Liz, that it too funny. Has anyone ever picked up a copy of Finnegan's Wake? Is like old english and impossible to understand what they are saying?

Wow, that is such a good idea that young woman had to ward off men too impressed with themselves. What a riot.


This particular female character has a reputation for being sadistic. And I've never read Finnegan's Wake. I think I'll order it from the library.



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PostPosted: Tue Jan 25, 2005 7:22 pm 
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After re- reading this part I believe it was Hector Sumac that uttered those words and Switter's reply was " Good luck to you , pal. That's a search these days." This was after Hector told Switters that he logged on to the computer for five or six hours a day but he was happy when he had the chance to read a good book. The discussion started when Switters confessed that he used the computer only when it became unavoidable for efficiency's
sake.
If this is the case Hector might have just been trying to impress Switters with the fact that he didn't just sit in front of the tv or computer all day but also read alot and not just books with lots of psycho babble but works of real substance.
Just my take on the whole thing :eyebrow:
:bounce: GO JOHNNY GO JOHNNY :bounce:
axelsgirl



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PostPosted: Tue Jan 25, 2005 7:42 pm 
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Liz wrote:
Charlene wrote:
Liz, that it too funny. Has anyone ever picked up a copy of Finnegan's Wake? Is like old english and impossible to understand what they are saying?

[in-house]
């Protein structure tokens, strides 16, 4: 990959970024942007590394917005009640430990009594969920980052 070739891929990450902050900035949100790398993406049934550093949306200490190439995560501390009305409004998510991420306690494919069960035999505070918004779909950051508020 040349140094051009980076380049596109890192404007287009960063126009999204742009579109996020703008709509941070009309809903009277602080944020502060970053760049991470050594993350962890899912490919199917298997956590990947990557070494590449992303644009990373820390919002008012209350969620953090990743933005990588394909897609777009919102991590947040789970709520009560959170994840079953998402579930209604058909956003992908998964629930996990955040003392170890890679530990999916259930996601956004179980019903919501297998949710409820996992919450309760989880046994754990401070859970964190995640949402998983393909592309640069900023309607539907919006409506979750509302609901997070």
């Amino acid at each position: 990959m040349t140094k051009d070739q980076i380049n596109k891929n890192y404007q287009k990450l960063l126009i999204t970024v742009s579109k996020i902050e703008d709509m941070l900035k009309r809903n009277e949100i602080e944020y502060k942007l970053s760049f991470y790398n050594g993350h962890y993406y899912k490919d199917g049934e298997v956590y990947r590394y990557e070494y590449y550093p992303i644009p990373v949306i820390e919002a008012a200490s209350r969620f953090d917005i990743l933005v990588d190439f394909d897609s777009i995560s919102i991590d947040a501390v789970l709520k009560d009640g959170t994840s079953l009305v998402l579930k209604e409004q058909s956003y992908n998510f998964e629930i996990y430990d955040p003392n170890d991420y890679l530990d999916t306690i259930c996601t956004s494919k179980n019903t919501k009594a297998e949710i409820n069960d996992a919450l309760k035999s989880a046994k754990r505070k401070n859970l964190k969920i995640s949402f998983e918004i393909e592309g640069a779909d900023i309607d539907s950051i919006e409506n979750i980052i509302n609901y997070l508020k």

Wow, that is such a good idea that young woman had to ward off men too impressed with themselves. What a riot.


This particular female character has a reputation for being sadistic. And I've never read Finnegan's Wake. I think I'll order it from the library.


I don't know if you've checked, Liz, but you can read excerpts from Finnegan's Wake at amazon. We had a discussion during the Tidbits about it, but unfortunatelythe discussion got lost in netherspace at about midstream. After reading the excerpts, I have to say I have no interest in reading the whole book. I'd love to know what you think.



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PostPosted: Tue Jan 25, 2005 8:00 pm 
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lumineuse wrote:
Liz wrote:
Charlene wrote:
Liz, that it too funny. Has anyone ever picked up a copy of Finnegan's Wake? Is like old english and impossible to understand what they are saying?

Wow, that is such a good idea that young woman had to ward off men too impressed with themselves. What a riot.


This particular female character has a reputation for being sadistic. And I've never read Finnegan's Wake. I think I'll order it from the library.


I don't know if you've checked, Liz, but you can read excerpts from Finnegan's Wake at amazon. We had a discussion during the Tidbits about it, but unfortunatelythe discussion got lost in netherspace at about midstream. After reading the excerpts, I have to say I have no interest in reading the whole book. I'd love to know what you think.


That must have been the one the board ate when we were having technical problems. But thanks for the heads up on Amazon. I will check it out after I finish this current book.



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PostPosted: Tue Jan 25, 2005 8:54 pm 
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I don't think intellects and neuroses are mutually exclusive. Doesn't :capnjack: have something to say about that one? Along similar lines, anyway.